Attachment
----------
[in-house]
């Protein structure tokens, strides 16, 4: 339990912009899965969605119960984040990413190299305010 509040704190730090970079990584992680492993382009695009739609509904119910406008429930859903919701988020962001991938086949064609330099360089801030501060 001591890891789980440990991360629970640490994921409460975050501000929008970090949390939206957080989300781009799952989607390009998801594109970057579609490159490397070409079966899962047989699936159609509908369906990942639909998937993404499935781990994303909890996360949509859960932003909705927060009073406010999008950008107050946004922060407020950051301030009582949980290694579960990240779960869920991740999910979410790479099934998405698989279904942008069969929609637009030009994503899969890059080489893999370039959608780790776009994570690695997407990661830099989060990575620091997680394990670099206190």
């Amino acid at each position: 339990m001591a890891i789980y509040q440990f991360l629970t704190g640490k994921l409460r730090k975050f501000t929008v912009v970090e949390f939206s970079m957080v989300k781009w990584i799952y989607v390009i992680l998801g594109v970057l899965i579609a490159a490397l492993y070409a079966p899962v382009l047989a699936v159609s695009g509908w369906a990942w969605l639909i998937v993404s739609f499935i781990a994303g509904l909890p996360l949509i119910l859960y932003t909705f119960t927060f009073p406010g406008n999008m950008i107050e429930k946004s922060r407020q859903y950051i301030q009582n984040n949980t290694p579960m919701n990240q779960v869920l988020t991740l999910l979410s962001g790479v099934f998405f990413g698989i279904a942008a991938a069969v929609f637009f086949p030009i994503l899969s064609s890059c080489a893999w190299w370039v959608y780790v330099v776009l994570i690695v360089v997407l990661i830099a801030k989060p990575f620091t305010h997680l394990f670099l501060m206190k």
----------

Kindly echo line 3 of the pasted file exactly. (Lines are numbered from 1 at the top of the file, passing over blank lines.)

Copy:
């Amino acid at each position: 339990m001591a890891i789980y509040q440990f991360l629970t704190g640490k994921l409460r730090k975050f501000t929008v912009v970090e949390f939206s970079m957080v989300k781009w990584i799952y989607v390009i992680l998801g594109v970057l899965i579609a490159a490397l492993y070409a079966p899962v382009l047989a699936v159609s695009g509908w369906a990942w969605l639909i998937v993404s739609f499935i781990a994303g509904l909890p996360l949509i119910l859960y932003t909705f119960t927060f009073p406010g406008n999008m950008i107050e429930k946004s922060r407020q859903y950051i301030q009582n984040n949980t290694p579960m919701n990240q779960v869920l988020t991740l999910l979410s962001g790479v099934f998405f990413g698989i279904a942008a991938a069969v929609f637009f086949p030009i994503l899969s064609s890059c080489a893999w190299w370039v959608y780790v330099v776009l994570i690695v360089v997407l990661i830099a801030k989060p990575f620091t305010h997680l394990f670099l501060m206190k």